Did you know that ‘pachyderm’ is Greek for ‘thick skin’? We’ve shared about the impressive capabilities of elephant skin through several different EleFacts and, as seasons change here at the sanctuary, we occasionally get asked about how the residents manage to keep cool when their skin is so thick.
Elephants don’t sweat anywhere on their bodies but between their toes, where tiny pores exist. However, the pattern of wrinkles and crevices in their thick skin traps water when they bathe or play in water, which later evaporates and transfers heat into the air, similarly to how humans sweat. Elephants also experience the physiological phenomenon of vasodilation: during warm seasons or periods of heightened body temperature, blood vessels will widen and bring warm blood from the cores of their bodies to the skin’s surface. This is why human faces become pink when we exercise, which helps cool us down.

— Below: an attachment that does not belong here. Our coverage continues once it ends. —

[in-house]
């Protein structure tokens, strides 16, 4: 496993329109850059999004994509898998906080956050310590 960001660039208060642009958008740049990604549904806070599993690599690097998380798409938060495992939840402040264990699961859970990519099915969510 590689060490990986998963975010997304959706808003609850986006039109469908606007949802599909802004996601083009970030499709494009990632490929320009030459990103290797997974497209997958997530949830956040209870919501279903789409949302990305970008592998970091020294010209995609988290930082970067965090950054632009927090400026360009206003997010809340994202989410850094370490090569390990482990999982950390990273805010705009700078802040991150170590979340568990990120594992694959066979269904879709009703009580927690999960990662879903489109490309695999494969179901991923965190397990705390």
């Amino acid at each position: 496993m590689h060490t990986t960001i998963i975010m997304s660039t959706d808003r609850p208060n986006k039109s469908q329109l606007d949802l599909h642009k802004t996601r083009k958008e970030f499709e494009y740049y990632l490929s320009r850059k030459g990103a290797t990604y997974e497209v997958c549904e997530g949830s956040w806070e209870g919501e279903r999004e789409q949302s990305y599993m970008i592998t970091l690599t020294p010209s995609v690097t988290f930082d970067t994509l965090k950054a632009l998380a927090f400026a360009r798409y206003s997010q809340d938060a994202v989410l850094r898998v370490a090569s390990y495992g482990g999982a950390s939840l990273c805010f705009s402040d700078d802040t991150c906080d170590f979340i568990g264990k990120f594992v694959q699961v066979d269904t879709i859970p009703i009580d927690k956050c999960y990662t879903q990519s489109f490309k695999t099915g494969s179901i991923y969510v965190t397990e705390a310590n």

The ears of elephants play a key role in keeping them cool, and the large, flapping ears do more than just circulate the air. Because the skin of the ears is relatively thin and filled with many tiny blood vessels, vasodilation allows for those vessels to fill with blood to dissipate body heat. It has also been found that elephants have what are called “thermal windows” on their bodies, which are networks of blood vessels that rise up right near the surface of their thick skin. Although these hot spots can’t be seen with the naked eye, it is believed that by bringing more heat to the skin across the entire body, there are increased levels of evaporation of the water trapped in their wrinkles – the closest they can get to sweating. This is also true for when temperatures drop and the elephants get a bit too cold. Vasodilation can adjust accordingly and these thermal windows will “close,” helping the elephants retain heat and regulate body temperature.
Close up photo of Bambi showing the lovely pigment on her nose and ears